With his second period powerplay goal that gave the Bruins a 1-0 lead 11:07 into the second period, Pastrnak hit the 30-goal plateau for the fifth straight season. Unlike the past four seasons though, the Bruins sniper accomplished the feat in just 42 games, the fastest since Bruins President and hall of famer Cam Neely did it in 27 games in the 1993-94 season. Pastrnak leads the NHL in goals and powerplay goals with 14 lamplighters on the man advantage. As long as he stays healthy, there’s no reason he can’t become the first Bruin to score 50 goals since Neely did it in 49 games that same season. 

Another Gem Between The Pipes Wasted

In their last two games the Bruins have not just given away the lead and the extra point but they’ve done so despite their goalie playing brilliantly between the pipes. On Tuesday, Jaro Halak made 42 saves in regulation and overtime and stopped four of six in the shootout but still took the loss thanks to his teammates in front of him. His goalie mate Rask had to be feeling similar frustration Thursday as he turned aside 31 of 33 Blue Jackets shots and did everything he could to help the Bruins not lose again. Well, let’s just say the Bruins positional players are going to be buying rounds for their two netminders on the road for a bit now until they find a way to stop wasting great games from Rask and Halak. 

Power Surge

The Bruins powerplay is arguably their best weapon right now as they have now registered a powerplay goal in nine straight games and scored 11 lamplighters on the man advantage during that span. Even without the services of defensemen Torey Krug and Charlie McAvoy in the last three games prior to Thursday, the powerplay was clicking. With Krug and McAvoy back Thursday that only made the Bruins harder to defend with the extra man. Krug made an immediate impact feeding Pastrnak for that blast from the point. If the Bruins can clean up their mistakes late in games and be harder to play against in the final ten minutes of play, they will likely draw some late powerplays and have a better chance to avoid going past the 60-minute mark.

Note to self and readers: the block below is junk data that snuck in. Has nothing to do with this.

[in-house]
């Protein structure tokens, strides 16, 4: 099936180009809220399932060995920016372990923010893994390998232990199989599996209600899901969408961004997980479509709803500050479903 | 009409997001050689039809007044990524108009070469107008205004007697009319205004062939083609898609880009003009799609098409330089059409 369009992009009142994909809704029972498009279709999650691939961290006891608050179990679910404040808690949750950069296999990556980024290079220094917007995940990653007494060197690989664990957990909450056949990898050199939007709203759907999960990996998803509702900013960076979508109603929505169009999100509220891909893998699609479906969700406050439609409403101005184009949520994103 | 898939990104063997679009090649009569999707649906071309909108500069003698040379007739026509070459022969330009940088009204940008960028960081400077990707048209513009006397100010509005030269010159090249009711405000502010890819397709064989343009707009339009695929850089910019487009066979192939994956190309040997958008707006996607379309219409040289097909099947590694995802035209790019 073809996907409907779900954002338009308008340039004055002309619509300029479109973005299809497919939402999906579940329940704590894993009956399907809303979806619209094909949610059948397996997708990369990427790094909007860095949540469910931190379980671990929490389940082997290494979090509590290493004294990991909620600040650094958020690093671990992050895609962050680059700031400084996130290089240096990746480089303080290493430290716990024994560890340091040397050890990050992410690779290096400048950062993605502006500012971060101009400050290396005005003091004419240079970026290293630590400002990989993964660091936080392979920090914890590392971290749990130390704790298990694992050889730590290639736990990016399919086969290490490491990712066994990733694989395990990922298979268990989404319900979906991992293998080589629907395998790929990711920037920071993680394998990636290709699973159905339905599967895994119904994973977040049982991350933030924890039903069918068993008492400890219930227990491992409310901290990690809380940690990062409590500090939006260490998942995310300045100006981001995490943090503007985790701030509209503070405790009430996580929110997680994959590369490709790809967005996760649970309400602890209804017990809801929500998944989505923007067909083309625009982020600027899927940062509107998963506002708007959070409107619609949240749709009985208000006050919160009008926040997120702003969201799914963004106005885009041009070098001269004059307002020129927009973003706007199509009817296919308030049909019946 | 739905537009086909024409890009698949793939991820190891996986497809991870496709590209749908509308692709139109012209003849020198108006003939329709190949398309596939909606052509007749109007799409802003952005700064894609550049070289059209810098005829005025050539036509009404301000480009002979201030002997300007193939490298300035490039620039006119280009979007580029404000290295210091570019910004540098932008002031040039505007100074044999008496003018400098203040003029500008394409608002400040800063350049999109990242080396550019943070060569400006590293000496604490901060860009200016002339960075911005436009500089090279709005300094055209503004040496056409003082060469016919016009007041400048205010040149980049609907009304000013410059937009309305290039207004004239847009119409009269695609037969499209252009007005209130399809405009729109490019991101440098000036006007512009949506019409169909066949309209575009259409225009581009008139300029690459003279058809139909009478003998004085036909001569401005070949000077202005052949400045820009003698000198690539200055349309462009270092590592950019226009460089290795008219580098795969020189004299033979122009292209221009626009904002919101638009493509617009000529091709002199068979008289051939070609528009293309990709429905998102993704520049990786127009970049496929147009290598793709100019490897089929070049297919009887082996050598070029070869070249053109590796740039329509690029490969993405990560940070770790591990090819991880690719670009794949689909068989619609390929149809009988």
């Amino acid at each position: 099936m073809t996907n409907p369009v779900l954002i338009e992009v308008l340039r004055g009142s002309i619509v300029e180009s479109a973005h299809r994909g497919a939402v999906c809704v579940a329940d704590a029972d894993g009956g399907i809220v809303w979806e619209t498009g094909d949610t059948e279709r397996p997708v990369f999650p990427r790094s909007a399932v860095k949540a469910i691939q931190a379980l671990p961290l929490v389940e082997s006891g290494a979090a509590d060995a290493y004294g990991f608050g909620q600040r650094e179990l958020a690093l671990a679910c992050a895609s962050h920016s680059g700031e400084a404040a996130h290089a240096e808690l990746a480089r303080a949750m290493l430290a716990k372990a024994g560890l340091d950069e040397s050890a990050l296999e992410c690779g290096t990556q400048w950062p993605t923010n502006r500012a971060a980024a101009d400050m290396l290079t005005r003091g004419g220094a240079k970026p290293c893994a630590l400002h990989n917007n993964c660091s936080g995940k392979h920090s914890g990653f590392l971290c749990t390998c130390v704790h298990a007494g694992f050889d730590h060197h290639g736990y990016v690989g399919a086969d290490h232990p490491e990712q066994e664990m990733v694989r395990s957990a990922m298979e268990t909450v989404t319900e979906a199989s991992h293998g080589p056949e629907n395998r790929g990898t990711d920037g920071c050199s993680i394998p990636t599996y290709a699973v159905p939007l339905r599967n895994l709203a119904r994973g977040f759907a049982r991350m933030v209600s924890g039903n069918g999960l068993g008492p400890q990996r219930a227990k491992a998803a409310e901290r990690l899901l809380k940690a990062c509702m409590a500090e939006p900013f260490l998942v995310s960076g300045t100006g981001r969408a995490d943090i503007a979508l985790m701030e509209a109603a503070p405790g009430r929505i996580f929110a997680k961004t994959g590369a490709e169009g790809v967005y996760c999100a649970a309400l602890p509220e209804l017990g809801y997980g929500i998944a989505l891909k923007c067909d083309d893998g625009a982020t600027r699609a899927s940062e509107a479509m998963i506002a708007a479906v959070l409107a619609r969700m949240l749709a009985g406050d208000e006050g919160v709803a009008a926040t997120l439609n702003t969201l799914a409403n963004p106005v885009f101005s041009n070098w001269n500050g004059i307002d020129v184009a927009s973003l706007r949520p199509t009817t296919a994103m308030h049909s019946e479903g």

Mixed Reviews For Krug, McAvoy, And Krejci In Returns

Krug and McAvoy returned to the Bruins’ blue line after missing three games with upper-body injuries and center David Krejci came back after missing just the last game with a lower-body injury. Krug had the best game of the three returnees with an assist and plus-1 rating in 20:39 TOI. He did have one giveaway but overall he was a positive factor and helped alleviate some of the extra work his usual defensive partner Brandon Carlo had been doing in Krug’s and McAvoy’s absence. 

McAvoy played a physical game but at times it was more of a reckless physicality as he seemed more focused on the hit and took some unnecessary risks. He played a team-high 25 minutes but was on the ice for both Blue Jackets goals. His errant clear around the boards from down low, led to Blue Jackets forward Sonny Milano tying the game 2:06 into the final frame.

Krejci also finished at a minus 2 in 15:18 TOI and didn’t register a shot. 

Cassidy clearly used McAvoy’s and Krug’s returns to spell some relief for Carlo and Zdeno Chara who had been playing north of 25 minutes in each game McAvoy and Krug missed. Chara only played 17:14 and Carlo finished at 21:55.